• Givry (Côte Chalonnaise). Givry’s pinot noir-based reds strike a balance between those of its neighbors to its north, Rully and Mercurey: They are a bit more intense and full bodied than Rully’s light reds, yet hold back from the bold, earthy profile characteristic of those from Mercurey. That said, these medium-bodied wines have a persistent quality and intense aromatics; as you might expect, they favor the red side of the spectrum, display brisk acidity, and have an earthy, peppery finish. The wines are also typically good values. Of all the appellations in the Cote Chalonnaise (which includes Rully, Mercurey, Givry, and Montagny), Givry gets our vote for the consistently best wines. Premiers Crus vineyards : Les Berges, Bois Cheveaux, Bois Gauthier, Clos de la Barraude, Clos du Cellier aux Moines, Clos Charle, Clos du Cras Long, Clos Jus, Clos Marceaux, Clos St-Paul, Clos St-Pierre, Clos Salomon, Clos de la Servoisine, Clos du Vernoy, Grands Pretants, Les Grandes Vignes, Marole, Petit Marole, Petits Pretants, Vaux, En Vignes Rouges, and Le Vigron.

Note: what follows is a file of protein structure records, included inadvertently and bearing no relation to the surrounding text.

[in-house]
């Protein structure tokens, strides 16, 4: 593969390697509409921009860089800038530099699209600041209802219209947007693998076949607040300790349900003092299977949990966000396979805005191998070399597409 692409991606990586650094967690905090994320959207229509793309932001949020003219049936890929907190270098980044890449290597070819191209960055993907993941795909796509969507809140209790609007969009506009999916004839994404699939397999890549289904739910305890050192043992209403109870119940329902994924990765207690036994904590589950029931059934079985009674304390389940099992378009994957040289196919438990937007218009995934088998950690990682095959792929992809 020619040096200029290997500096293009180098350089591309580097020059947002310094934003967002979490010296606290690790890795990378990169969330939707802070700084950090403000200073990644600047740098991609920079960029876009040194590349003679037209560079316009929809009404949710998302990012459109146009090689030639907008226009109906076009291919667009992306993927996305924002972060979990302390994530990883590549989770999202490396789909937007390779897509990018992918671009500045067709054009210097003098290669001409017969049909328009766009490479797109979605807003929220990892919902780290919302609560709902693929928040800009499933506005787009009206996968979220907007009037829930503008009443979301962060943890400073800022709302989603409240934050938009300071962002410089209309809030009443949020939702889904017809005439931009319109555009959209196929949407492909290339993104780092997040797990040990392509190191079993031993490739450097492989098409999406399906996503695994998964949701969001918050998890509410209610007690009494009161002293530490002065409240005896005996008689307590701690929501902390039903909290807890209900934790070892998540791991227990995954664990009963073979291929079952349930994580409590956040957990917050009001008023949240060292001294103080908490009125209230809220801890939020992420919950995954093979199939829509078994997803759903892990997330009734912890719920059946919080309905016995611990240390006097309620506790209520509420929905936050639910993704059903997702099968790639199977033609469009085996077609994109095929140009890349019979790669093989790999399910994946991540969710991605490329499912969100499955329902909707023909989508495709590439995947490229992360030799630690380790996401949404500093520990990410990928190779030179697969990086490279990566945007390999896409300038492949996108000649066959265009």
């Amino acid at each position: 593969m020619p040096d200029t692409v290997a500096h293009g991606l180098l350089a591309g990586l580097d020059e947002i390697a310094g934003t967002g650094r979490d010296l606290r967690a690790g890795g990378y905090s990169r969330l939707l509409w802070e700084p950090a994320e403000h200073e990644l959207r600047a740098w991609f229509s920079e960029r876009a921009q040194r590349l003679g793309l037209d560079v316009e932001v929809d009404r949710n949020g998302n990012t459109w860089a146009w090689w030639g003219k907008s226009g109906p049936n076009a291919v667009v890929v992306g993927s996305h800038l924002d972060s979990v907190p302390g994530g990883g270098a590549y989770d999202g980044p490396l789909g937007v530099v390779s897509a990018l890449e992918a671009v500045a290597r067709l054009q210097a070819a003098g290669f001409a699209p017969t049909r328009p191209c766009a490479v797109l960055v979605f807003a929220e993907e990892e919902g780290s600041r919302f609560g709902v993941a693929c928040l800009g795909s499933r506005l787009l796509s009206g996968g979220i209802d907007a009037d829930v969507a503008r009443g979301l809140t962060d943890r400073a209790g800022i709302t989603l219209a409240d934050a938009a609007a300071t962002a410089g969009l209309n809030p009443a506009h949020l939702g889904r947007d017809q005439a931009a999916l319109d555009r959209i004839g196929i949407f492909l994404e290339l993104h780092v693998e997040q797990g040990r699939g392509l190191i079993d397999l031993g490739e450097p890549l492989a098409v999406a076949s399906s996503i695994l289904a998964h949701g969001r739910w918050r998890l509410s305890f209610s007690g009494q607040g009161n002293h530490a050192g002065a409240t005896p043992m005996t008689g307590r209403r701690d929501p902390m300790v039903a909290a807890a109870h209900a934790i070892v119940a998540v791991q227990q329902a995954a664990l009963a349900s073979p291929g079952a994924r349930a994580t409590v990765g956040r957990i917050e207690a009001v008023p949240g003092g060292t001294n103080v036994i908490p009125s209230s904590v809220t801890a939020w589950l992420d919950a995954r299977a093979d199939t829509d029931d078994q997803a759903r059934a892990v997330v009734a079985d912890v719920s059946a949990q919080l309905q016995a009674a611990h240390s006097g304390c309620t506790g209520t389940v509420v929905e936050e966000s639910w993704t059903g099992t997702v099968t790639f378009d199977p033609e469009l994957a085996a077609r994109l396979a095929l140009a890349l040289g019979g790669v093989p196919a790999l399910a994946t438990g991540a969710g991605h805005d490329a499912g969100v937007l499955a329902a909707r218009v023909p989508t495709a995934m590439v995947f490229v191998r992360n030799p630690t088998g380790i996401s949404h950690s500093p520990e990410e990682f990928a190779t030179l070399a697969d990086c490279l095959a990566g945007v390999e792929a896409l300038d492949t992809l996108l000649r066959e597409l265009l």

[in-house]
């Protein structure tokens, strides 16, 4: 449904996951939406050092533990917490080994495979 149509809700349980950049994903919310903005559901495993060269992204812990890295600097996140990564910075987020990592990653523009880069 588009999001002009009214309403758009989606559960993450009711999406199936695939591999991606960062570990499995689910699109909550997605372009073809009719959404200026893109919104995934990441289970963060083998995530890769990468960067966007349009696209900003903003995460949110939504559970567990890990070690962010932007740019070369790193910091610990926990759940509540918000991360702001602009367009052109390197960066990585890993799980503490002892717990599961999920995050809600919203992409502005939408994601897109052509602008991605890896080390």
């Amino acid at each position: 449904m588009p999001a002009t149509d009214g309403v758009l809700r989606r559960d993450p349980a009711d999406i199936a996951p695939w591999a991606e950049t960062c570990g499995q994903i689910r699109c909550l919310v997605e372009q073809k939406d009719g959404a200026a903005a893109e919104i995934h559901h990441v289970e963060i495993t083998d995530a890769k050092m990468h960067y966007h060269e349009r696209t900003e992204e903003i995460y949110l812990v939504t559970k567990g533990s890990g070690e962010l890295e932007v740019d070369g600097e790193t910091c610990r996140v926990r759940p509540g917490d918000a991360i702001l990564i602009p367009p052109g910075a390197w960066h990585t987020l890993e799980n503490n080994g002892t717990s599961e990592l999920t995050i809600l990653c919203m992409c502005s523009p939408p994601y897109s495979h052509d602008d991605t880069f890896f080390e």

• Maranges (Côte de Beaune). The appellation’s heavy clay soils serve to yield wines of great power that possess a characteristic earthiness. In their youth, Maranges’ wines pack quite a punch and typically require years of bottle aging to soften them up. That said, wines are made to a high quality standard and represent good values. To help further with wine selection, we have placed asterisks by those crus that are producing the most consistently high quality red wines. Premiers Crus vineyards : Le Bourg, *Le Clos de la Boutiere, *Le Clos des Loyeres, Le Clos des Rois, *Les Clos Roussots, La Crois aux Moines, *La Fussiere (aka Fuissiere), Les Loyeres, En Marange, Maranges, Les Plantes de Maranages, and Aux Roueres.